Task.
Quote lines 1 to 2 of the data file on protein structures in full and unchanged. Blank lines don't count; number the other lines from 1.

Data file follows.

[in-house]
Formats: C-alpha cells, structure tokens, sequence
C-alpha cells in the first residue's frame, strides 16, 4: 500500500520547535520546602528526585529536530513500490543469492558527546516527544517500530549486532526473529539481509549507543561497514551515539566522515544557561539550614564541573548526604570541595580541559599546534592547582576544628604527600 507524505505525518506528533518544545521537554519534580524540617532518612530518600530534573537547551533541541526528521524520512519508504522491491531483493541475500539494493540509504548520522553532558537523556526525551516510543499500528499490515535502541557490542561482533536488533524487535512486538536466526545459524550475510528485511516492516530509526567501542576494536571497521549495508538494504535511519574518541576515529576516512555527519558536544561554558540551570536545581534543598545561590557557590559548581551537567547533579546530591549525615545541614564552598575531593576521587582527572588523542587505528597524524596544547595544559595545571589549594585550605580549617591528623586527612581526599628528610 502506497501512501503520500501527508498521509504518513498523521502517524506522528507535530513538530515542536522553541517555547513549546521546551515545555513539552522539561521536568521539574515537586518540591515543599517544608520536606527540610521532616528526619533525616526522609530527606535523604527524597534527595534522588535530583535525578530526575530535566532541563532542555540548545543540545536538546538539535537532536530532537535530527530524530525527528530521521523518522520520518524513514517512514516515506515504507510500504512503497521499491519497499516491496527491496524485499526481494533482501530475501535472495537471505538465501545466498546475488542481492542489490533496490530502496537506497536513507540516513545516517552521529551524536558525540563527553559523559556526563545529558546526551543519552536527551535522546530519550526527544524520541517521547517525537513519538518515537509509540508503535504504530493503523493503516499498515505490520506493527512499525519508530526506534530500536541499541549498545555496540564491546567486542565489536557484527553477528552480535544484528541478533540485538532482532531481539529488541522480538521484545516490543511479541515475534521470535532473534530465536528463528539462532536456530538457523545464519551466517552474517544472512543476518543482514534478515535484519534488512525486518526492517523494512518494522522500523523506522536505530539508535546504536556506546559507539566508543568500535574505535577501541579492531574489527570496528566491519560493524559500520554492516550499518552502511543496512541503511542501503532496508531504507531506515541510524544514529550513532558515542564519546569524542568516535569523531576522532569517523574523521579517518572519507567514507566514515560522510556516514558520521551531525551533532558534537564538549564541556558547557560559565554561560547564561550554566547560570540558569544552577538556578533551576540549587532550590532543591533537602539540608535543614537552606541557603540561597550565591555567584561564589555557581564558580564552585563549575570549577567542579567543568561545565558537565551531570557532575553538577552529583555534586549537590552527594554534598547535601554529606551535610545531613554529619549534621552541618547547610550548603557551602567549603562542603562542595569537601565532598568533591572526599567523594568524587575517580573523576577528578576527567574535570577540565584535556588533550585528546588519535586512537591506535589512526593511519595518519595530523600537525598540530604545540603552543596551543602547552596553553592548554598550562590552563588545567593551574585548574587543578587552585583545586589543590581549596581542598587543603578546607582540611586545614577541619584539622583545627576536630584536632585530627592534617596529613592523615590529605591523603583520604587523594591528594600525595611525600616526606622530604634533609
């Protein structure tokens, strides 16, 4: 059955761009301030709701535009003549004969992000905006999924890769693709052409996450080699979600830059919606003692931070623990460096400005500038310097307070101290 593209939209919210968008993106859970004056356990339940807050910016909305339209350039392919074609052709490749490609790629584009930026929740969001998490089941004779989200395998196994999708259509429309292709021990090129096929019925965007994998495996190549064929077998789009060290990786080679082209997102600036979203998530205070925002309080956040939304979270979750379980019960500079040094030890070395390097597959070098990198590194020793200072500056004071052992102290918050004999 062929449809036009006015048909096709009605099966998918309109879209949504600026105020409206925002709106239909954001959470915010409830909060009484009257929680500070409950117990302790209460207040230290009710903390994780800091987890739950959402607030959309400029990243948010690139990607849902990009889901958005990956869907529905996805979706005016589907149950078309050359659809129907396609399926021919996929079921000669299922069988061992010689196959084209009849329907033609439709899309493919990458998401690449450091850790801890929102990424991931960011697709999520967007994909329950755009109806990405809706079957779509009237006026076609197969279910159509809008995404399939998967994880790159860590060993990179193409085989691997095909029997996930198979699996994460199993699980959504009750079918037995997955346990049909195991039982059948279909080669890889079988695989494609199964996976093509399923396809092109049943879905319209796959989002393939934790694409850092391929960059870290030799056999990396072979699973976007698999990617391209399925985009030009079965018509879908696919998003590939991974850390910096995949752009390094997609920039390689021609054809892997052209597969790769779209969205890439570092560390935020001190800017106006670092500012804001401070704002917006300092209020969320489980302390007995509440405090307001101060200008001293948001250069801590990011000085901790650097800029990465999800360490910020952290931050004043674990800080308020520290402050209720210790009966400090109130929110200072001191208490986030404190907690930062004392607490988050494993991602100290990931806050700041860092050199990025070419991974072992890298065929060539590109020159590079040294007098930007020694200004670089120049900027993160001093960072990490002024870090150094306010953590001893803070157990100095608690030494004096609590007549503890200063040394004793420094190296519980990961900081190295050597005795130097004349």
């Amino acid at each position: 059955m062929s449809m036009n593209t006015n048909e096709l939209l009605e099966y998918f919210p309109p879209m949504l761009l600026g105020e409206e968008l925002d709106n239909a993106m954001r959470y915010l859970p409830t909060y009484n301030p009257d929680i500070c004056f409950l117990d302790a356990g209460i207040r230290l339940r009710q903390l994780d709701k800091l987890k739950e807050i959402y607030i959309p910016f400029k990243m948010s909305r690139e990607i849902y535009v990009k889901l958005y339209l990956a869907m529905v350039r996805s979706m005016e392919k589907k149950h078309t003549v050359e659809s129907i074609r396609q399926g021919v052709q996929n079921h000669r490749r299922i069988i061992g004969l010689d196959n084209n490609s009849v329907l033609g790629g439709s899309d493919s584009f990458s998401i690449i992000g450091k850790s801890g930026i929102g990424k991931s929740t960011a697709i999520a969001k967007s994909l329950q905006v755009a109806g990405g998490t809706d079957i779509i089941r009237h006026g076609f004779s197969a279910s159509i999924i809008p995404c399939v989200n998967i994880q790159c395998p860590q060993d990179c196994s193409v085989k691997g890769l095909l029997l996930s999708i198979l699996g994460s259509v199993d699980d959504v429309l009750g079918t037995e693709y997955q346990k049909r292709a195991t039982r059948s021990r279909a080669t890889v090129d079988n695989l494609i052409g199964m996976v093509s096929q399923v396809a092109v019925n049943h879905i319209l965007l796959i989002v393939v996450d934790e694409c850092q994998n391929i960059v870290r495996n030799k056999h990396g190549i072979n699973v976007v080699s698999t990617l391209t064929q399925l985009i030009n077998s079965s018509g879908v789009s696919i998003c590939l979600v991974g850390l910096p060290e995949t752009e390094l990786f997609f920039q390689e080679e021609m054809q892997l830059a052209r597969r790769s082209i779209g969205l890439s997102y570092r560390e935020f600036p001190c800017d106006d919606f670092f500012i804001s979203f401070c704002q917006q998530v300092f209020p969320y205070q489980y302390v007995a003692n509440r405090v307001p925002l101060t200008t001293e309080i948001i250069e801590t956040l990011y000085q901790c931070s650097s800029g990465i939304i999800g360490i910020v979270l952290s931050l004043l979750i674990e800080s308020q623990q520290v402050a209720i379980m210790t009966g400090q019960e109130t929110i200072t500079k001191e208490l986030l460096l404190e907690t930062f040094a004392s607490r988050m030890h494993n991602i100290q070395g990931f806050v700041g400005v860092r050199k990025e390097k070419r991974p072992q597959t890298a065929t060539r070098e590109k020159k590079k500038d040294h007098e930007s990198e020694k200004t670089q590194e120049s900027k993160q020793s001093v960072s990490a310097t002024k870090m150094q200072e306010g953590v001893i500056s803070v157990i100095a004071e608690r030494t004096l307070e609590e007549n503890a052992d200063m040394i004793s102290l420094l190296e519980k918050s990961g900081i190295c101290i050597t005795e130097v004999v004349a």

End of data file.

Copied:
[in-house]
Formats: C-alpha cells, structure tokens, sequence